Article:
Incontinence and Children with Developmental Disabilities

Incontinence and Children with Developmental Disabilities

March is Developmental Disabilities Awareness Month. This is a good time to consider the affects of incontinence on children with developmental disabilities and their caregivers.

Incontinence is the inability to control urination or defecation. It is a common problem in children with developmental disabilities, especially those with autism spectrum disorder (ASD) and cerebral palsy. Incontinence can be caused by a variety of factors, including physical limitations, sensory issues, and behavioral problems.

Common developmental disabilities with a risk of incontinence include:

  • Spina bifida
  • Cerebral palsy
  • Autism
  • Down syndrome
  • Angelman's syndrome

There are a number of things parents and caregivers can do to manage incontinence in children with developmental disabilities. These include:

  • Ensuring regular toileting. Children with developmental disabilities may have difficulty understanding or responding to cues to go to the toilet. It is important to establish a regular toileting schedule and to provide consistent reminders.
  • Using continence products. There are a variety of continence products available, including diapers, pull-ups, and underpants. Choose products that are comfortable and that provide adequate protection.
  • Teaching self-care skills. Children with developmental disabilities can learn to manage their own incontinence, with the right support. This may involve teaching them how to use the toilet, how to clean themselves, and how to put on and take off continence products.
  • Providing behavioral support. Behavioral problems, such as refusal to use the toilet, can contribute to incontinence. There are a number of behavioral interventions that can be effective in managing these problems.
  • Seeking medical advice. If you are concerned about your child's incontinence, it is important to seek medical advice. A doctor can rule out any underlying medical conditions and can help you to develop a management plan.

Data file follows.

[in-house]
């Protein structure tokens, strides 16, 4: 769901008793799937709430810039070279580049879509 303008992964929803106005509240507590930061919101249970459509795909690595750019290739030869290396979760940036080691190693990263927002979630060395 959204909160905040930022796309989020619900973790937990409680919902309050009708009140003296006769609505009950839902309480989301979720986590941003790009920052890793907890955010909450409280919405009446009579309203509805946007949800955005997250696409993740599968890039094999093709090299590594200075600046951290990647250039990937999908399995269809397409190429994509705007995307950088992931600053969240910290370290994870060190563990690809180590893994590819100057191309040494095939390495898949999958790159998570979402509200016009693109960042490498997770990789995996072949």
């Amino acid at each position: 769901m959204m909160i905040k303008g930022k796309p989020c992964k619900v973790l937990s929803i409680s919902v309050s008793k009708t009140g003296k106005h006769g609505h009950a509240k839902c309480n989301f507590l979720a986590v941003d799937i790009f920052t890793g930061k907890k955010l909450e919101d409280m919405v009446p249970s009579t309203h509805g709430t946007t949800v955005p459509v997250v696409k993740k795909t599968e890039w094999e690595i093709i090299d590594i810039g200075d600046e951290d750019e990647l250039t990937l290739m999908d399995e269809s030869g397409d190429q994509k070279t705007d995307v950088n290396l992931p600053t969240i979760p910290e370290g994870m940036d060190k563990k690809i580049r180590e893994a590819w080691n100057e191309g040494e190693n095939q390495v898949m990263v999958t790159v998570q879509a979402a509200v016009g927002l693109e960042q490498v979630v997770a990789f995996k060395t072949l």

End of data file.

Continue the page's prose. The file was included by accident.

Incontinence can be a challenging problem, but it is important to remember that you are not alone. There are many resources available to help you manage incontinence in your child with developmental disabilities.

Here are some additional tips for managing incontinence in children with developmental disabilities:

  • Be patient. It may take time for your child to learn to manage their incontinence. Be patient and consistent with your toileting routine.
  • Be positive. Focus on the positive aspects of your child's progress. Praise them for their efforts and accomplishments.
  • Take care of yourself. Caring for a child with incontinence can be demanding. Make sure to take care of yourself by getting enough rest and eating healthy foods.
  • Talk to other parents. There are many parents who are dealing with the same challenges as you. Talk to other parents about their experiences and tips.
  • Join a support group. There are many support groups available for parents and caregivers of children with developmental disabilities. These groups can provide you with information, support, and resources.

If you need high quality products and supplies to help manage your child's incontinence, the Product Experts at Rely Medical Supply can help! Please call, toll-free, at 1-888-529-2308. Our friendly and helpful representatives answer calls from 8:00 am to 5:00 pm Central Standard Time. Each representative is trained to help you select the right products for your child's needs, so they can  stay dry and comfortable.

The information on this blog is not intended to be a substitute for professional medical advice, diagnosis, or treatment. Always seek the advice of your health care provider with any questions you may have regarding a medical condition. Never disregard professional medical advice or delay seeking it because of something you have read on this blog.